October 21 to 27, 2013 is Open Access Week, an international campaign now entering its sixth year. OAW promotes free, immediate, online access to research results, and the rights to reuse that information. The modern Web has brought about an unprecedented access to information, but along with it come the technicalities of whether a reader has the rights to apply that information in their own work and research. The open access movement strives to rectify that. As much data as possible should be available to everyone, and useable by all. However, we are a long way from that ideal, and there are still many obstacles to overcome.
The Roots of Open Access
The ideas behind Open Access are as old as science itself, although perhaps they were best expressed by Ranganathan in his Five Laws of Library Science in 1931. These laws are the basic philosophy behind keeping a library; or any collection of information. The five laws are:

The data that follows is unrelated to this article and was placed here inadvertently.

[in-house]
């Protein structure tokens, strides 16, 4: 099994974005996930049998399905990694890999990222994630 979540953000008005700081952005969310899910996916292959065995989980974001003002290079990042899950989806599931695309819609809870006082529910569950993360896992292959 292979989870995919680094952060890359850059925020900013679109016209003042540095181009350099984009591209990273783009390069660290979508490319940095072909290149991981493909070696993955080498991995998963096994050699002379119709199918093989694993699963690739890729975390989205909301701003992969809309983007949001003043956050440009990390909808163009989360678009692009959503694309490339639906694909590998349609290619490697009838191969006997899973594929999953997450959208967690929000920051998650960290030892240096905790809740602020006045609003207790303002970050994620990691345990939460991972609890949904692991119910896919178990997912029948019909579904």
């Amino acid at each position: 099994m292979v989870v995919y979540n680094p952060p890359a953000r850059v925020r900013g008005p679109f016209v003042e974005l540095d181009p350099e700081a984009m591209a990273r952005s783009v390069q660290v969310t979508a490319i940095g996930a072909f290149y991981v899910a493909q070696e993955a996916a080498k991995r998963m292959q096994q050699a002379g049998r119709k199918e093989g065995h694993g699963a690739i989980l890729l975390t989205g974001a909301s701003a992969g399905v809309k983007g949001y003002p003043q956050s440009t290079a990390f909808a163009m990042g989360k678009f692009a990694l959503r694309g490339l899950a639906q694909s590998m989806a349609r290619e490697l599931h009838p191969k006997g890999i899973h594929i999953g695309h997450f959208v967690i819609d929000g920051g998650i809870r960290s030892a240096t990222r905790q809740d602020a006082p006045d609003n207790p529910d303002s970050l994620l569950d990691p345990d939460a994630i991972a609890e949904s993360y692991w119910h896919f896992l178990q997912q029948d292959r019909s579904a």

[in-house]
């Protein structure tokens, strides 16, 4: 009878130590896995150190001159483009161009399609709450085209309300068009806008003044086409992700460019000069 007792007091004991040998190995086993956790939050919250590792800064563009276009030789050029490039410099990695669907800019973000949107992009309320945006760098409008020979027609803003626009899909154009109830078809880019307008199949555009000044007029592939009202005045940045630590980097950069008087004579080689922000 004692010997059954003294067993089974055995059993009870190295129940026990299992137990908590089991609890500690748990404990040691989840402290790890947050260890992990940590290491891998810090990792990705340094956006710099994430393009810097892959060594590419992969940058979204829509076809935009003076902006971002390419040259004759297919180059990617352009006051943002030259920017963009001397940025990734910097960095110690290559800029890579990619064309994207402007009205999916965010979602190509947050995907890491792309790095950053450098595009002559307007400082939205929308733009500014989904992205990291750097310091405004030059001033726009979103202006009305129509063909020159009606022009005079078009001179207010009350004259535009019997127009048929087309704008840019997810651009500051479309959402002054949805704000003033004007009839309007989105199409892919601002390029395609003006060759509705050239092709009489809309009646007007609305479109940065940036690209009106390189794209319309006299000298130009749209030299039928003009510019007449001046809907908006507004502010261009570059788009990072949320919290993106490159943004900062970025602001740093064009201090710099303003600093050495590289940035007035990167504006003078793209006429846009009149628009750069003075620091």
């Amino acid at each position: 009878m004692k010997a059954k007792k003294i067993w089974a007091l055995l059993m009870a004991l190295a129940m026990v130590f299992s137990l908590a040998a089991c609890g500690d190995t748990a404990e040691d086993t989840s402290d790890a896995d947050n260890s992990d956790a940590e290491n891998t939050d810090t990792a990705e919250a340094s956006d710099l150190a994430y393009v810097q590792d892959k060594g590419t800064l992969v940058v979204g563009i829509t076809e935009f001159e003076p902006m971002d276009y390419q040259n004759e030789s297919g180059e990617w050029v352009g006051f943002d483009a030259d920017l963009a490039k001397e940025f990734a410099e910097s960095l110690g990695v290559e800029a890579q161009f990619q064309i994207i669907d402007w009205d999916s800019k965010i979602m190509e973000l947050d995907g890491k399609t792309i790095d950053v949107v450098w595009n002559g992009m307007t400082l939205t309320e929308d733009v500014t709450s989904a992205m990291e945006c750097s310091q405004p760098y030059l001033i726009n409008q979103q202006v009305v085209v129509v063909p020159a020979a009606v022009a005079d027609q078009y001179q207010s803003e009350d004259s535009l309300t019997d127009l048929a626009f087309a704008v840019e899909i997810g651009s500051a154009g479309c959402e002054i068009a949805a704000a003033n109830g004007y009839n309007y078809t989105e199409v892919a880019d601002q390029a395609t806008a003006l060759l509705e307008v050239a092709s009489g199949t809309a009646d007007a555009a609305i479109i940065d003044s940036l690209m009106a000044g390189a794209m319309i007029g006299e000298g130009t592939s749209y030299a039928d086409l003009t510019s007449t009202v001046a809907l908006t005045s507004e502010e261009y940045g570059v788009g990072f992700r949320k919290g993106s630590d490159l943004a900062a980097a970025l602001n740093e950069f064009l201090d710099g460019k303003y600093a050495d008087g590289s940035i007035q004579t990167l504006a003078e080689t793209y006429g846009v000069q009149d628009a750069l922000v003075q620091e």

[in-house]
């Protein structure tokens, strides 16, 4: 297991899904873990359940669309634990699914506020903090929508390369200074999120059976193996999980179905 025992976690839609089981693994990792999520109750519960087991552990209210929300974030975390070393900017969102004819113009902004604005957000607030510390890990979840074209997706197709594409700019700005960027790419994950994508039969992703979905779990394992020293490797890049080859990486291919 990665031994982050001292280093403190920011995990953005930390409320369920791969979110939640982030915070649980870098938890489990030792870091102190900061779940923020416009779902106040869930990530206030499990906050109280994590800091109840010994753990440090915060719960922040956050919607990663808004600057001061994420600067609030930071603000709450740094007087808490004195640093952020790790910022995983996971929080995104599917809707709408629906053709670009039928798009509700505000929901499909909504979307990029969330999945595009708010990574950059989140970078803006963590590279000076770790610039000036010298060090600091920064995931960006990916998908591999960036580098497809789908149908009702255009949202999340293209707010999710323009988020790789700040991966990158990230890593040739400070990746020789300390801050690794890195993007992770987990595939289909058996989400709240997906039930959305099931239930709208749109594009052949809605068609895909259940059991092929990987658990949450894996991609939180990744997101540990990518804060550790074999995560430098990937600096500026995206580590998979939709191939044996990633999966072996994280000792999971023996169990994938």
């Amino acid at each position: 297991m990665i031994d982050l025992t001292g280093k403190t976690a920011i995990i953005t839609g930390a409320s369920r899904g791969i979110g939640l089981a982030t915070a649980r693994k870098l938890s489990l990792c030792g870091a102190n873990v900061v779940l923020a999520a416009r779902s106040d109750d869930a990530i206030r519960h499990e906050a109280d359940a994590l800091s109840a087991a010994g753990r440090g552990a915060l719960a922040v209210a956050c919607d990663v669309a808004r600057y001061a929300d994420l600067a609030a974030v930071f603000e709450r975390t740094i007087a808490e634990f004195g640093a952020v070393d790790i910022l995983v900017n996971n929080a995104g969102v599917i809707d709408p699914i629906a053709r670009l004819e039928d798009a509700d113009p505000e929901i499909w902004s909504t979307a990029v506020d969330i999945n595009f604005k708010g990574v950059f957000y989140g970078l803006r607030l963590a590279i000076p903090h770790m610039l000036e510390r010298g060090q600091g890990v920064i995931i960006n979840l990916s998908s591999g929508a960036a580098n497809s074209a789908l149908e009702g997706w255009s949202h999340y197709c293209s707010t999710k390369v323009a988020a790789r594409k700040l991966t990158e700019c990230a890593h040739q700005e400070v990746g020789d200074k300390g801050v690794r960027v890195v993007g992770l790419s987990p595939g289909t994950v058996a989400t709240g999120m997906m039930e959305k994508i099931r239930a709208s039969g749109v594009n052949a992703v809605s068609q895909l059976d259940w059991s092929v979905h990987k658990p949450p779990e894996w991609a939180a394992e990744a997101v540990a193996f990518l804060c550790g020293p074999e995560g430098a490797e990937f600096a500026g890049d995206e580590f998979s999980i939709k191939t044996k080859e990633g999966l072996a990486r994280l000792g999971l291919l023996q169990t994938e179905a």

- Books are for use
- Every person, his or her book
- Every book, its reader
- Save the time of the reader
- The library is a growing organism
The laws embody the ideals of open access. Books are of no use if librarians lock then away, or hide them in back rooms gathering dust. Visitors to the library may need to find some specific information, and they wish to do so as efficiently as possible. Any information is valuable to someone, and the collection must have the room, the resources and the support for it to grow. These laws say a great deal about their value, by readily applying or adapted to the modern Internet without too much rewording. Today sees a tremendous opportunity for a world where we may share and use information as never before.
Obstacles to Open Access